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Empowerment Engagements

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Over the last several months I have been considering different ways, in addition to Biznovations.net, through which I can empower you more effectively. So, it is with great anticipation and excitement that I am officially launching Empowerment Engagements™ Keynote and Workshop Series. Utilizing interactive forums and inspirational environments, I bring fresh perspectives and powerful applications to the areas of leadership, personal empowerment, entrepreneurship, and social responsibility.

Empowerment Engagements have been designed specifically to address the needs and challenges of entrepreneurs and leaders in corporations and non-profits. These motivational, power-packed sessions include:

1) Supplier Diversity Visioneering
  • Profit from the power of inclusion by infusing your Supplier Diversity initiative with innovation and efficiency that will provide greater contributions to your company's operational, financial, and economic development goals. This session can be delivered as part of a Supplier Diversity training or communications initiative. Click here to learn more about innovation in Supplier Diversity.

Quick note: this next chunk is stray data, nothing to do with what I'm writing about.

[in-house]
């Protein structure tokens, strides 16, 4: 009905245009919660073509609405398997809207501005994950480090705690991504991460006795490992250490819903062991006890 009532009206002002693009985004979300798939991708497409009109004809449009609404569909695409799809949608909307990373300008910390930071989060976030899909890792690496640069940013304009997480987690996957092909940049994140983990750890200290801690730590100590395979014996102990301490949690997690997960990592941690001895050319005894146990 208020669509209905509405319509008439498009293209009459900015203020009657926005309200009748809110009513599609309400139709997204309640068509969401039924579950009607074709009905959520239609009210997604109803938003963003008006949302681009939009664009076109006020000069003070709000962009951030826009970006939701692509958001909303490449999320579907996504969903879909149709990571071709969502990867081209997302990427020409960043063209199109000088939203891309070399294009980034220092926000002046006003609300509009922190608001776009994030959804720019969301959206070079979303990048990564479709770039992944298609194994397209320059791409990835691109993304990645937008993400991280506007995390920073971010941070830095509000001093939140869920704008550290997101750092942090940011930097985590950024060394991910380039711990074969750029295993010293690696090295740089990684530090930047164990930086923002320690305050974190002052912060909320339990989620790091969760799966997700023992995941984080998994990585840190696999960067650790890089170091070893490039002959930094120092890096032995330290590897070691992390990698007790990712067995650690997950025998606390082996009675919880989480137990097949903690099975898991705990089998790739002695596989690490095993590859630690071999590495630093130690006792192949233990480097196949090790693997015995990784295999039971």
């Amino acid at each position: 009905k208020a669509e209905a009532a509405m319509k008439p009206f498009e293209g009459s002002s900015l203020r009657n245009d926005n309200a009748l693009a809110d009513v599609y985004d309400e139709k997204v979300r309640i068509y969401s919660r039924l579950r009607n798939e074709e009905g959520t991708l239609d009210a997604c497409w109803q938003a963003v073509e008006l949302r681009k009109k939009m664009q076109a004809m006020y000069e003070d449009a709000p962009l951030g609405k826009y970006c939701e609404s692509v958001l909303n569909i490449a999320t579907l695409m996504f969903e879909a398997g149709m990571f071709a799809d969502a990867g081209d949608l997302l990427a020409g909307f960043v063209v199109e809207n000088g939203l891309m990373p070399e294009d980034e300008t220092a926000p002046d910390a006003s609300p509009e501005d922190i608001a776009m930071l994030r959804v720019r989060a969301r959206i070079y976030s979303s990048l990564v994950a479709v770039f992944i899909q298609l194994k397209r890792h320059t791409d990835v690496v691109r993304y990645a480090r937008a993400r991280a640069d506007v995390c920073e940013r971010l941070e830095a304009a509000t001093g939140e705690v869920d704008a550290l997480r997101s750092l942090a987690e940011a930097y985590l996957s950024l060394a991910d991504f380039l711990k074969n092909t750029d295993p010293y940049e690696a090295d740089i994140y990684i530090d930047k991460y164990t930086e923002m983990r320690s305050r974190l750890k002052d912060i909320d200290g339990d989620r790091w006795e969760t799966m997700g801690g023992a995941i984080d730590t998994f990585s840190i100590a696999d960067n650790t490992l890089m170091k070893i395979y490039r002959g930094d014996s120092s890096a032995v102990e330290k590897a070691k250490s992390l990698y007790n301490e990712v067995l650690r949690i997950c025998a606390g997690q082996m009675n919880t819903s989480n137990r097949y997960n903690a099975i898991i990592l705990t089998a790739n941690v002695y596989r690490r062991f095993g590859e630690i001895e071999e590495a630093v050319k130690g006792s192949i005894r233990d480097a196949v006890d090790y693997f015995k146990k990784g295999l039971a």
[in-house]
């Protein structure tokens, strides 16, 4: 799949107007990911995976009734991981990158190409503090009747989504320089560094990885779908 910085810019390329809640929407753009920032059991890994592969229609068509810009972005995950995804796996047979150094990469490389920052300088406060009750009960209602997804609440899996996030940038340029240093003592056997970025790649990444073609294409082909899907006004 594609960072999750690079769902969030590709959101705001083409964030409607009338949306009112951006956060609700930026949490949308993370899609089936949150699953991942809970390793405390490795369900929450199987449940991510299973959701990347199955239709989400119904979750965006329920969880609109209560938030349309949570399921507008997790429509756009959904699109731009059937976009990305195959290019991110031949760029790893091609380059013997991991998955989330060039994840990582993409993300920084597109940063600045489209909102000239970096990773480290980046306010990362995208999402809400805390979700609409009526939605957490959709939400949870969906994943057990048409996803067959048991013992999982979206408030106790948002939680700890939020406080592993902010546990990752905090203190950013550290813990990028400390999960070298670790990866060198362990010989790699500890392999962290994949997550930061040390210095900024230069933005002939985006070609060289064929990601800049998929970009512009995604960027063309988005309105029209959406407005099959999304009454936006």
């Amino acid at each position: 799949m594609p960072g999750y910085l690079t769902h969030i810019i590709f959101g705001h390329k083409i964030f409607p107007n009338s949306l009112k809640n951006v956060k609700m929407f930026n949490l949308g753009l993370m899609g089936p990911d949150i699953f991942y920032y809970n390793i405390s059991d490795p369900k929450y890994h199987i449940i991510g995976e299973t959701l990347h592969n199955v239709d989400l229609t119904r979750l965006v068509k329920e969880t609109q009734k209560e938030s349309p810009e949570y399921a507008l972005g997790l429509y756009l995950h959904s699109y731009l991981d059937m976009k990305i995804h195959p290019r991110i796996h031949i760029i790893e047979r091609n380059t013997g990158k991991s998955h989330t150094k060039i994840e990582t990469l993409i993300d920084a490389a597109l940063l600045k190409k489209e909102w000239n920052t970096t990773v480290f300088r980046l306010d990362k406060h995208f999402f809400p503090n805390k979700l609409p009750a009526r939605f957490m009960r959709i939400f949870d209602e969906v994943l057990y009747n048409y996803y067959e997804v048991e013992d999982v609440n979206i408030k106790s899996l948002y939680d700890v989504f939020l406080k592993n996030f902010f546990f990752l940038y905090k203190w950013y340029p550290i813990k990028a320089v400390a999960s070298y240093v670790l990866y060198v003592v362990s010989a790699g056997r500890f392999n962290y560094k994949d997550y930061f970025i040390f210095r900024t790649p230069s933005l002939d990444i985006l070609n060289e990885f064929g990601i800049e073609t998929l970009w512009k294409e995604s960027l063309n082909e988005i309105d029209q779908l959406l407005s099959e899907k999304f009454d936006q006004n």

2) Successful Supply Chain Selling
  • Small businesses accelerate your sales growth by strategically repositioning and leveraging your company's strengths to align with your customer's supply chain needs. This workshop can be delivered as part of a Supplier Diversity small business development training program.

3)
Leadership in HD
  • Empower your team to thrive and your organization to grow by unleashing the diversity, power, flexibility and creativity of entrepreneurial leadership. Click here to learn more about entrepreneurial leadership.

4)
Prospering On Purpose
  • Entrepreneurs flourish in your life mission and calling by developing and launching a passionately purposeful mission driven business. Click here to learn more about mission driven entrepreneurship.